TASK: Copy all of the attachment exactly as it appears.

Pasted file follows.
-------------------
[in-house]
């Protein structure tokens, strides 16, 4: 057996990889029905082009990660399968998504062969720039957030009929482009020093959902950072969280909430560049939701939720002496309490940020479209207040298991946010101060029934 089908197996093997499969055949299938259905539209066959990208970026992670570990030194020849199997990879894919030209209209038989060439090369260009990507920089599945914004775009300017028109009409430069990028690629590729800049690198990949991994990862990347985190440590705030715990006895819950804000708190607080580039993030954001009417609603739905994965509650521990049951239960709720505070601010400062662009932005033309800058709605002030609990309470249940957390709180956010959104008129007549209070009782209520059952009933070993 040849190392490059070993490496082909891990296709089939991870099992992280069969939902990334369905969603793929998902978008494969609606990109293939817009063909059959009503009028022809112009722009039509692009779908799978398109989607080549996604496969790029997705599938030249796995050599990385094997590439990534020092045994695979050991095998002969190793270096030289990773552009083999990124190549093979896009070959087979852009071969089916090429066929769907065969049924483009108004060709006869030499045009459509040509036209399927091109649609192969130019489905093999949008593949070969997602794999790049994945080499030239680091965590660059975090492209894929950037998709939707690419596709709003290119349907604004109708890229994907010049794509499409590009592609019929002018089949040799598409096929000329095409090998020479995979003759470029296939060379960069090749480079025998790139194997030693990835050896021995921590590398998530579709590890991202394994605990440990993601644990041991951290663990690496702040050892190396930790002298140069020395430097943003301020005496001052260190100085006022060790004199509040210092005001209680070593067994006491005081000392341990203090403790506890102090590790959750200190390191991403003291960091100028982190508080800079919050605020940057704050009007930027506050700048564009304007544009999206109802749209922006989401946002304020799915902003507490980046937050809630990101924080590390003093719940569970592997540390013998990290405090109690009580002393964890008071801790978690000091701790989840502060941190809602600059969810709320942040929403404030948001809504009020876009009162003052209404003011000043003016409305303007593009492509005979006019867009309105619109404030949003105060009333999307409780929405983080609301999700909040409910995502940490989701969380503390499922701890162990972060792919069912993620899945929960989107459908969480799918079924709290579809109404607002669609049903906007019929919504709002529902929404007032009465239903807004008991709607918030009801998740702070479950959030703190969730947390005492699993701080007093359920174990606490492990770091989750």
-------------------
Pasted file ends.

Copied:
[in-house]
């Protein structure tokens, strides 16, 4: 057996990889029905082009990660399968998504062969720039957030009929482009020093959902950072969280909430560049939701939720002496309490940020479209207040298991946010101060029934 089908197996093997499969055949299938259905539209066959990208970026992670570990030194020849199997990879894919030209209209038989060439090369260009990507920089599945914004775009300017028109009409430069990028690629590729800049690198990949991994990862990347985190440590705030715990006895819950804000708190607080580039993030954001009417609603739905994965509650521990049951239960709720505070601010400062662009932005033309800058709605002030609990309470249940957390709180956010959104008129007549209070009782209520059952009933070993 040849190392490059070993490496082909891990296709089939991870099992992280069969939902990334369905969603793929998902978008494969609606990109293939817009063909059959009503009028022809112009722009039509692009779908799978398109989607080549996604496969790029997705599938030249796995050599990385094997590439990534020092045994695979050991095998002969190793270096030289990773552009083999990124190549093979896009070959087979852009071969089916090429066929769907065969049924483009108004060709006869030499045009459509040509036209399927091109649609192969130019489905093999949008593949070969997602794999790049994945080499030239680091965590660059975090492209894929950037998709939707690419596709709003290119349907604004109708890229994907010049794509499409590009592609019929002018089949040799598409096929000329095409090998020479995979003759470029296939060379960069090749480079025998790139194997030693990835050896021995921590590398998530579709590890991202394994605990440990993601644990041991951290663990690496702040050892190396930790002298140069020395430097943003301020005496001052260190100085006022060790004199509040210092005001209680070593067994006491005081000392341990203090403790506890102090590790959750200190390191991403003291960091100028982190508080800079919050605020940057704050009007930027506050700048564009304007544009999206109802749209922006989401946002304020799915902003507490980046937050809630990101924080590390003093719940569970592997540390013998990290405090109690009580002393964890008071801790978690000091701790989840502060941190809602600059969810709320942040929403404030948001809504009020876009009162003052209404003011000043003016409305303007593009492509005979006019867009309105619109404030949003105060009333999307409780929405983080609301999700909040409910995502940490989701969380503390499922701890162990972060792919069912993620899945929960989107459908969480799918079924709290579809109404607002669609049903906007019929919504709002529902929404007032009465239903807004008991709607918030009801998740702070479950959030703190969730947390005492699993701080007093359920174990606490492990770091989750």